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The Kings got on the board first with a really good work shift by Tyler Toffoli and Blake Lizotte. Toffoli was hard on the puck and kept multiple Blackhawks at bay in forcing a clean entry, and then issued a puck towards the corner, where Lizotte won a battle against two larger players. (Technically, virtually all players are larger players.) It was good use of five men interconnectedly and freed up MacDermid’s hot one-timer from an Ilya Kovalchuk set-up as part of several effective low-to-high plays. Toffoli is playing a bit away from the boards, and while he’s been good at maintaining possession in generating cleaner opportunities to play, retrieve or receive pucks in the offensive zone, he was again making his little touches and remaining strong on his skates to help facilitate the offensive zone advantages the team played with. Amadio, like MacDermid, played with great energy and will have to maintain such high levels over a more regular swath of playing time in the NHL. He has to show he can play a full NHL season following highs of 71 (NHL/AHL), 69 (NHL/AHL) and 68 (AHL; also, twice, OHL) games played, and that jump that he played with should serve as a good model. As a former 50-goal scorer, he’s been able to establish consistency before.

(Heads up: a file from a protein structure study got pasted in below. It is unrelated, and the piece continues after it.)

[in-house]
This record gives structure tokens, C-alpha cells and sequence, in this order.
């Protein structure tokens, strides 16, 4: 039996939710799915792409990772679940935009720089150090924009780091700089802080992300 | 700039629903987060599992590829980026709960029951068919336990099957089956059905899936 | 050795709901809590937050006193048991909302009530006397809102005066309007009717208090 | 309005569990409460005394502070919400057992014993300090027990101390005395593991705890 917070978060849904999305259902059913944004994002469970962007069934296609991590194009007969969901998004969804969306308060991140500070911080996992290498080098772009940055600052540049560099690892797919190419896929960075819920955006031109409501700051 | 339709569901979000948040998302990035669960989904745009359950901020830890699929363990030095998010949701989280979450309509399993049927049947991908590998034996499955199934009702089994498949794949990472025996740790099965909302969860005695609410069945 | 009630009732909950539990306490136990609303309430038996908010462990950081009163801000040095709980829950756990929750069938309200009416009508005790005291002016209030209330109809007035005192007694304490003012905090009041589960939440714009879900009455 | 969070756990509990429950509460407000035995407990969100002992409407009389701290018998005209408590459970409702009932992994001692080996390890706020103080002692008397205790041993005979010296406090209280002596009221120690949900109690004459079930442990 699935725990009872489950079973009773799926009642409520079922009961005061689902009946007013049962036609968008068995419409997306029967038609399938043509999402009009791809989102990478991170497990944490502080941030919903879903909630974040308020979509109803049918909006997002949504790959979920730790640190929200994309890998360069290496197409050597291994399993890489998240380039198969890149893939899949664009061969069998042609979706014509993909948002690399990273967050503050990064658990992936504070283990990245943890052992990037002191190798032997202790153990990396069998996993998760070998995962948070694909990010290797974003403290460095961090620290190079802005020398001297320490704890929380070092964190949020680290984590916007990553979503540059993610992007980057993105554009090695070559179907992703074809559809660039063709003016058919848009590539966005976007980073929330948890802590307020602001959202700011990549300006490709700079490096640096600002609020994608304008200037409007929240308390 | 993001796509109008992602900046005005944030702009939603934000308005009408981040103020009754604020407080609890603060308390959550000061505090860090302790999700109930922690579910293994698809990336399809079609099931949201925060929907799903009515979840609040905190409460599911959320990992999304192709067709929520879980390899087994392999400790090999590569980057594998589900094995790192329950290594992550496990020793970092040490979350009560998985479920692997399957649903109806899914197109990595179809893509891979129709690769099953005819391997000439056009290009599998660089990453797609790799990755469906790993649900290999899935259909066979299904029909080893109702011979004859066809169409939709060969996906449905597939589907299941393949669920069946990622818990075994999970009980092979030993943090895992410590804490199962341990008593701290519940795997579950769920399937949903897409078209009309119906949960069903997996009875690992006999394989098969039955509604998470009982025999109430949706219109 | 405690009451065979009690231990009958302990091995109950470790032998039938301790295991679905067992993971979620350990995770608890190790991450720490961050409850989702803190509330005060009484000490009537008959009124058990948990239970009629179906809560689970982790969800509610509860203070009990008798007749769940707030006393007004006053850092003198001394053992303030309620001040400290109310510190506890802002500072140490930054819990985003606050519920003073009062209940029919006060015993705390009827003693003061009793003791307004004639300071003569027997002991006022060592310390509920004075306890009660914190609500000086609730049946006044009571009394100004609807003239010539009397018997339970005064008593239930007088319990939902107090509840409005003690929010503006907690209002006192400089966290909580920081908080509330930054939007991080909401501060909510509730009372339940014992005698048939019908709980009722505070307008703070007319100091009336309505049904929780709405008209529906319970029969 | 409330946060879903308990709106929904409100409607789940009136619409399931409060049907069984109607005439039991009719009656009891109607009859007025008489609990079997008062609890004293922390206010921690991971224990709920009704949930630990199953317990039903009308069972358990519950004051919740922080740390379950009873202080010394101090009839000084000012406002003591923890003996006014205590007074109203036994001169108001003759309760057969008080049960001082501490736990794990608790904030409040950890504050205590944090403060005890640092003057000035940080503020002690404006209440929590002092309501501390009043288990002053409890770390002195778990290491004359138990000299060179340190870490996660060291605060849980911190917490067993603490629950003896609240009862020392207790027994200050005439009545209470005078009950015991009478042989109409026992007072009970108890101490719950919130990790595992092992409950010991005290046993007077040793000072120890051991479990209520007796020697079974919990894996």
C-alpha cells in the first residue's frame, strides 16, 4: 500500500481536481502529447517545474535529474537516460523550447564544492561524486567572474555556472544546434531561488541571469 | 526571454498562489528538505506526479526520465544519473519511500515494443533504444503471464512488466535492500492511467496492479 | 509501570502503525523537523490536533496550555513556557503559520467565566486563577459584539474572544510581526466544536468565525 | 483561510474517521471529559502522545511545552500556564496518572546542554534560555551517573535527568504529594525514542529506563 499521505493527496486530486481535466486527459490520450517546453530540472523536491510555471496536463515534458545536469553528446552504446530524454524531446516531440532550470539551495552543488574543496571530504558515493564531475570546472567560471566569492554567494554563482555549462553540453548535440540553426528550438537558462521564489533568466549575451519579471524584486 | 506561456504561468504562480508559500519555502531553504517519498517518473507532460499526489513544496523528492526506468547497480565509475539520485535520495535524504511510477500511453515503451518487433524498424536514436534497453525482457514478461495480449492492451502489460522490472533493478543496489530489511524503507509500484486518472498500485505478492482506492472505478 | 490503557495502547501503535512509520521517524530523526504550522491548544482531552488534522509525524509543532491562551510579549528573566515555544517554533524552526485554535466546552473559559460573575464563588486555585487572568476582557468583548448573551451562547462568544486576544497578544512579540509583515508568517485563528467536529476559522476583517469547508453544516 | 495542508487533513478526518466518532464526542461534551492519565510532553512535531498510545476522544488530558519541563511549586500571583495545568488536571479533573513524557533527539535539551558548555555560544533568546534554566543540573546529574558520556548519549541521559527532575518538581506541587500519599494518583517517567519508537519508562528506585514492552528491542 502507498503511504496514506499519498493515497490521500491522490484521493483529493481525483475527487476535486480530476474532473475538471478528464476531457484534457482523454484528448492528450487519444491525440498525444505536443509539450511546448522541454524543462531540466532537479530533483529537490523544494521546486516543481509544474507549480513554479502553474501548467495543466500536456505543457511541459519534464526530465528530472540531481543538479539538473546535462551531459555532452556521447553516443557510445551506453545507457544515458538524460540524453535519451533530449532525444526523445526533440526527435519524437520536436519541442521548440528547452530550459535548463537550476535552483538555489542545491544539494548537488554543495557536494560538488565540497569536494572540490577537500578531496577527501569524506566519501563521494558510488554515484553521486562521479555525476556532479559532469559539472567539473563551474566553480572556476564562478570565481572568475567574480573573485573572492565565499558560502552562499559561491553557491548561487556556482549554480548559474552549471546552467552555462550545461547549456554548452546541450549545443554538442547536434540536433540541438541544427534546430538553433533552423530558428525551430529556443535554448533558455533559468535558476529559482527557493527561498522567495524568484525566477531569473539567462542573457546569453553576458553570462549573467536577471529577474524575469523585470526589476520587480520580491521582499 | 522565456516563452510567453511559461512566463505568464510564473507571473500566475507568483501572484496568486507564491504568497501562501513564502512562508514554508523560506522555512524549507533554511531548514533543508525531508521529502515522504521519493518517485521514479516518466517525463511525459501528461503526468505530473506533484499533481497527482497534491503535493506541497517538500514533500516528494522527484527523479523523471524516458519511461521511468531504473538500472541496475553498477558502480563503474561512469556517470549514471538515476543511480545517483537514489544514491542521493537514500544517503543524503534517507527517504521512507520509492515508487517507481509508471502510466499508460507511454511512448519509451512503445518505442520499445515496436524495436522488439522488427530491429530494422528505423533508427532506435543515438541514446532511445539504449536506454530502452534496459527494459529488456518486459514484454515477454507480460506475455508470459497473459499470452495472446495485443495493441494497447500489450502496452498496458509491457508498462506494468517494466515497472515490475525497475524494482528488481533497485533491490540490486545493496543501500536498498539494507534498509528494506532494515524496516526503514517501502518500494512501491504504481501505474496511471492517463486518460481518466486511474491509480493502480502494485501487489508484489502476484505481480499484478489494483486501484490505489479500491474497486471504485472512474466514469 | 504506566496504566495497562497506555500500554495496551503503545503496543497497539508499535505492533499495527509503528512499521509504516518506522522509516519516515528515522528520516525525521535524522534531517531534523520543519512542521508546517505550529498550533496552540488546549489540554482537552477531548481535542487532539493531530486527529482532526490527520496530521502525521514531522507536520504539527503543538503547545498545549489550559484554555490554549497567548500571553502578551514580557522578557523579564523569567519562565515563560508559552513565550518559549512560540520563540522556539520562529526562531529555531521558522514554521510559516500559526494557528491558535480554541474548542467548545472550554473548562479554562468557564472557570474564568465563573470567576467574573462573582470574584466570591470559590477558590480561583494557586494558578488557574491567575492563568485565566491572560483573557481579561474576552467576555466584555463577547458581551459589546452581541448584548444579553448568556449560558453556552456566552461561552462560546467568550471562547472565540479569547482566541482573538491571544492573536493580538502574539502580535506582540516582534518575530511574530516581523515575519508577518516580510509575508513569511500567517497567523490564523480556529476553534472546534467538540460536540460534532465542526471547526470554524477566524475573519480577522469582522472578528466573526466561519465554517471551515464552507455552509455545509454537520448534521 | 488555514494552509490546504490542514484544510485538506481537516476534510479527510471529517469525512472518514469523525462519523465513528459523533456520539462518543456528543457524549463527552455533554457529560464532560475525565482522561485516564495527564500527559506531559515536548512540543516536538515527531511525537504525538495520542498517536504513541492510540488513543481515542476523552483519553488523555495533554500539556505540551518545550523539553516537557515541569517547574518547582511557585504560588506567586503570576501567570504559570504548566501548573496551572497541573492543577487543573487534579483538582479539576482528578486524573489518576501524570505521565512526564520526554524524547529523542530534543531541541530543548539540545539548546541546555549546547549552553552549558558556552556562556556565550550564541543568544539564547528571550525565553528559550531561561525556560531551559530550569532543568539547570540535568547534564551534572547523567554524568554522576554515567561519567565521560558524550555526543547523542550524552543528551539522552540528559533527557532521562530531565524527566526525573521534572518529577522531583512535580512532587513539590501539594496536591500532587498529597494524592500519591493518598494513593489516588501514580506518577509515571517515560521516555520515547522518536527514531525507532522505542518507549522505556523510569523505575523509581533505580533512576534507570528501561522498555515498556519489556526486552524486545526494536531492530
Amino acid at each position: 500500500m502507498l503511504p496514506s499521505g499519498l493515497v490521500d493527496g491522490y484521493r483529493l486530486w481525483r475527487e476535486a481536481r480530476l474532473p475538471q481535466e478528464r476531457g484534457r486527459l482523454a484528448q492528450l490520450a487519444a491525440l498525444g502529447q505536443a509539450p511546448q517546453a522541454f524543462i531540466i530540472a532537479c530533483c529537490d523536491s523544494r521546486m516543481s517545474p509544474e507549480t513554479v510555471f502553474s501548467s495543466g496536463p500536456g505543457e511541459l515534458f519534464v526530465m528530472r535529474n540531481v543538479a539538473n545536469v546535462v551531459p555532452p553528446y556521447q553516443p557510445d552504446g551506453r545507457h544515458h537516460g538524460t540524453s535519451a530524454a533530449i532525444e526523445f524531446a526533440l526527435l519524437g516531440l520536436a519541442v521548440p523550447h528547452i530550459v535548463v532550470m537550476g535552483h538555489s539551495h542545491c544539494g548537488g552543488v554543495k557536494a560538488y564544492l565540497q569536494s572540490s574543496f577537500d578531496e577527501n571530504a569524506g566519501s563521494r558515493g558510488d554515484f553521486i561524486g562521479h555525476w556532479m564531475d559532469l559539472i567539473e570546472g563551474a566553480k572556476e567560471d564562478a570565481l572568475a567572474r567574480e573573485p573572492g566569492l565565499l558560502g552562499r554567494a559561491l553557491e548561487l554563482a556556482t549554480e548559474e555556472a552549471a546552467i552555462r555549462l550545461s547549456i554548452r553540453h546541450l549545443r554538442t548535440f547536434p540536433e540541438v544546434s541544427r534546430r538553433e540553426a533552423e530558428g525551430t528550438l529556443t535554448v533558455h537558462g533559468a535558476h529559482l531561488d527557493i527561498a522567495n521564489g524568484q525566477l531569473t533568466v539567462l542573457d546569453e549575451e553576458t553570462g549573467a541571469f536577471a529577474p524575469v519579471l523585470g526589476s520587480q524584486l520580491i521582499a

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Catching the eye amidst some understandably cushioned opportunity was Kirby Dach, who was probably the guy I was expecting more than any other to end up a King one week out from the 2019 draft. (Alex Turcotte, selected one spot later, was a consolation prize the team was overjoyed to accept independent of the sting of missing out on a top-two pick.) Dach noticeably used his size, power skating and hands in tight areas to remain in control of the puck around the L.A. net in two or three of his 11 shifts and earned an assist by attempting to quickly turn and shoot on the power play amidst Doughty and Alec Martinez pressure. Instead, he usefully channeled it to an in-stride Kubalik for a power play assist reminiscent of core aspects of top Pacific Division centers like Getzlaf, Thornton and Kopitar. (Turcotte identifies more as a Toews-type player, though his hands are similarly top-notch, dare we say even “incredible.”) Ex-King and Hawk Colin Fraser was “instrumental” in Dach’s selection as an amateur scout with extensive Western Hockey League ties, and one could probably do worse in their first year with an organization than be associated with a player who’ll spend the full year with the big club as an 18-year-old. It is of little surprise to those who covered Fraser that he’d have a future in some sort of hockey operational role – though he once joked that he had no interest in coaching because of the sheer volume of video sessions required. He joins Rob Scuderi, who works for Nashville in defensive development, Matt Greene and Jarret Stoll as fellow 2012 budding hockey operations figures across the league. Davis Drewiske is coaching high school (and doing much more than that), Jordan Nolan captains AHL-San Antonio, Kevin Westgarth is a vice president in the NHL’s business offices and Justin Williams is probably wearing his sunglasses somewhere, as cool as ever. Such pursuits obviously require inherent leadership traits, but that Sutter/Lombardi/Murray/Kings tree of influence needs a much bigger garden box.